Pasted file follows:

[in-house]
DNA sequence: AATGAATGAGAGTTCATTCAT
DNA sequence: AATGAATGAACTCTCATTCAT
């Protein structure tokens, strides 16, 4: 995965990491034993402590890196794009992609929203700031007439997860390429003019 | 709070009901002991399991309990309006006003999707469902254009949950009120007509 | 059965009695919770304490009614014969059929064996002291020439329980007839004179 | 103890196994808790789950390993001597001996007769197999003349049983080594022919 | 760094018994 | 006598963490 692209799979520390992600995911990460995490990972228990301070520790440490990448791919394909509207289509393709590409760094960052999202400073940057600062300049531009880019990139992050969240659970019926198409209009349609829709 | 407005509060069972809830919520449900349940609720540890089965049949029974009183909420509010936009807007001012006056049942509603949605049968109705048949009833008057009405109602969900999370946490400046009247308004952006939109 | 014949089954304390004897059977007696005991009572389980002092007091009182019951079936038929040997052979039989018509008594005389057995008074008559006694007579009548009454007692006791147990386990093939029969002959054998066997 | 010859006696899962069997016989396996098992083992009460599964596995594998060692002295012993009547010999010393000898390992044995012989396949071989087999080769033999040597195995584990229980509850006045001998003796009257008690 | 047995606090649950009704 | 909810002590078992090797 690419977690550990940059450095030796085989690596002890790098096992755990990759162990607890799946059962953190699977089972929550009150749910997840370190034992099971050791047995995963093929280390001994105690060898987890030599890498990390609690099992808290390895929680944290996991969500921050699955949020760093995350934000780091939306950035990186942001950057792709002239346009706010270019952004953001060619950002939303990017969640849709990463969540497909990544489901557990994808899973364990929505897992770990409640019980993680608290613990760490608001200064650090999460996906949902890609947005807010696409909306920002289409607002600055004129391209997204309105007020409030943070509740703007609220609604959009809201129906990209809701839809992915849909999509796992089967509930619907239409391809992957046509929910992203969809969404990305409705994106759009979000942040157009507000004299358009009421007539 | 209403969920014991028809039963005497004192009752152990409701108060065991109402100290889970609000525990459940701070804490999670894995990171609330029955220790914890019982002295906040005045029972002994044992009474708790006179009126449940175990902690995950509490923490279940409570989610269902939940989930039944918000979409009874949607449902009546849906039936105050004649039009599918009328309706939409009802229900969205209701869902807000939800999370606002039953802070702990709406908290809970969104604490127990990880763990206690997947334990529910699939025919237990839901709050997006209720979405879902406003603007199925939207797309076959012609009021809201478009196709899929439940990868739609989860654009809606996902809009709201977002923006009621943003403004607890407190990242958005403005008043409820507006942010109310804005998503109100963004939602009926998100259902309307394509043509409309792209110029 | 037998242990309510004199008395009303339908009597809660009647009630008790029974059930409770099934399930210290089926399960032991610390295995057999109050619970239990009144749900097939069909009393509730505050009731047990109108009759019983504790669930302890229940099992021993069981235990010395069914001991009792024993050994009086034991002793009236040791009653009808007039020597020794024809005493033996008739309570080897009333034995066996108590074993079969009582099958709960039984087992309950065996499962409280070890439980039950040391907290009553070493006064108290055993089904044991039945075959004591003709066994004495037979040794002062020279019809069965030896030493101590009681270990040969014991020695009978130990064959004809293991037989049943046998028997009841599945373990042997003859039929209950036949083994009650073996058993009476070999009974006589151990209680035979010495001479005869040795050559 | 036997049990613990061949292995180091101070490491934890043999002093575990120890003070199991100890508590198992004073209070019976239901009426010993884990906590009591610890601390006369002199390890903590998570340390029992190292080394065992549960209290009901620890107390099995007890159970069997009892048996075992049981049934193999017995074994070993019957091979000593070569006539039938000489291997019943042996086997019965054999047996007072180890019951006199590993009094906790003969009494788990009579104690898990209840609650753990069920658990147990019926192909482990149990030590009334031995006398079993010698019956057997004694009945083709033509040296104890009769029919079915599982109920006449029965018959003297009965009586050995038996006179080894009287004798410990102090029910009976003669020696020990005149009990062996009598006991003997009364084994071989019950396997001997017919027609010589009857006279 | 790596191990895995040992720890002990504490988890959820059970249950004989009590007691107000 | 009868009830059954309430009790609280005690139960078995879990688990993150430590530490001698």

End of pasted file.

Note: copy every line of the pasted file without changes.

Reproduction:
[in-house]
DNA sequence: AATGAATGAGAGTTCATTCAT
DNA sequence: AATGAATGAACTCTCATTCAT
């Protein structure tokens, strides 16, 4: 995965990491034993402590890196794009992609929203700031007439997860390429003019 | 709070009901002991399991309990309006006003999707469902254009949950009120007509 | 059965009695919770304490009614014969059929064996002291020439329980007839004179 | 103890196994808790789950390993001597001996007769197999003349049983080594022919 | 760094018994 | 006598963490 692209799979520390992600995911990460995490990972228990301070520790440490990448791919394909509207289509393709590409760094960052999202400073940057600062300049531009880019990139992050969240659970019926198409209009349609829709 | 407005509060069972809830919520449900349940609720540890089965049949029974009183909420509010936009807007001012006056049942509603949605049968109705048949009833008057009405109602969900999370946490400046009247308004952006939109 | 014949089954304390004897059977007696005991009572389980002092007091009182019951079936038929040997052979039989018509008594005389057995008074008559006694007579009548009454007692006791147990386990093939029969002959054998066997 | 010859006696899962069997016989396996098992083992009460599964596995594998060692002295012993009547010999010393000898390992044995012989396949071989087999080769033999040597195995584990229980509850006045001998003796009257008690 | 047995606090649950009704 | 909810002590078992090797 690419977690550990940059450095030796085989690596002890790098096992755990990759162990607890799946059962953190699977089972929550009150749910997840370190034992099971050791047995995963093929280390001994105690060898987890030599890498990390609690099992808290390895929680944290996991969500921050699955949020760093995350934000780091939306950035990186942001950057792709002239346009706010270019952004953001060619950002939303990017969640849709990463969540497909990544489901557990994808899973364990929505897992770990409640019980993680608290613990760490608001200064650090999460996906949902890609947005807010696409909306920002289409607002600055004129391209997204309105007020409030943070509740703007609220609604959009809201129906990209809701839809992915849909999509796992089967509930619907239409391809992957046509929910992203969809969404990305409705994106759009979000942040157009507000004299358009009421007539 | 209403969920014991028809039963005497004192009752152990409701108060065991109402100290889970609000525990459940701070804490999670894995990171609330029955220790914890019982002295906040005045029972002994044992009474708790006179009126449940175990902690995950509490923490279940409570989610269902939940989930039944918000979409009874949607449902009546849906039936105050004649039009599918009328309706939409009802229900969205209701869902807000939800999370606002039953802070702990709406908290809970969104604490127990990880763990206690997947334990529910699939025919237990839901709050997006209720979405879902406003603007199925939207797309076959012609009021809201478009196709899929439940990868739609989860654009809606996902809009709201977002923006009621943003403004607890407190990242958005403005008043409820507006942010109310804005998503109100963004939602009926998100259902309307394509043509409309792209110029 | 037998242990309510004199008395009303339908009597809660009647009630008790029974059930409770099934399930210290089926399960032991610390295995057999109050619970239990009144749900097939069909009393509730505050009731047990109108009759019983504790669930302890229940099992021993069981235990010395069914001991009792024993050994009086034991002793009236040791009653009808007039020597020794024809005493033996008739309570080897009333034995066996108590074993079969009582099958709960039984087992309950065996499962409280070890439980039950040391907290009553070493006064108290055993089904044991039945075959004591003709066994004495037979040794002062020279019809069965030896030493101590009681270990040969014991020695009978130990064959004809293991037989049943046998028997009841599945373990042997003859039929209950036949083994009650073996058993009476070999009974006589151990209680035979010495001479005869040795050559 | 036997049990613990061949292995180091101070490491934890043999002093575990120890003070199991100890508590198992004073209070019976239901009426010993884990906590009591610890601390006369002199390890903590998570340390029992190292080394065992549960209290009901620890107390099995007890159970069997009892048996075992049981049934193999017995074994070993019957091979000593070569006539039938000489291997019943042996086997019965054999047996007072180890019951006199590993009094906790003969009494788990009579104690898990209840609650753990069920658990147990019926192909482990149990030590009334031995006398079993010698019956057997004694009945083709033509040296104890009769029919079915599982109920006449029965018959003297009965009586050995038996006179080894009287004798410990102090029910009976003669020696020990005149009990062996009598006991003997009364084994071989019950396997001997017919027609010589009857006279 | 790596191990895995040992720890002990504490988890959820059970249950004989009590007691107000 | 009868009830059954309430009790609280005690139960078995879990688990993150430590530490001698």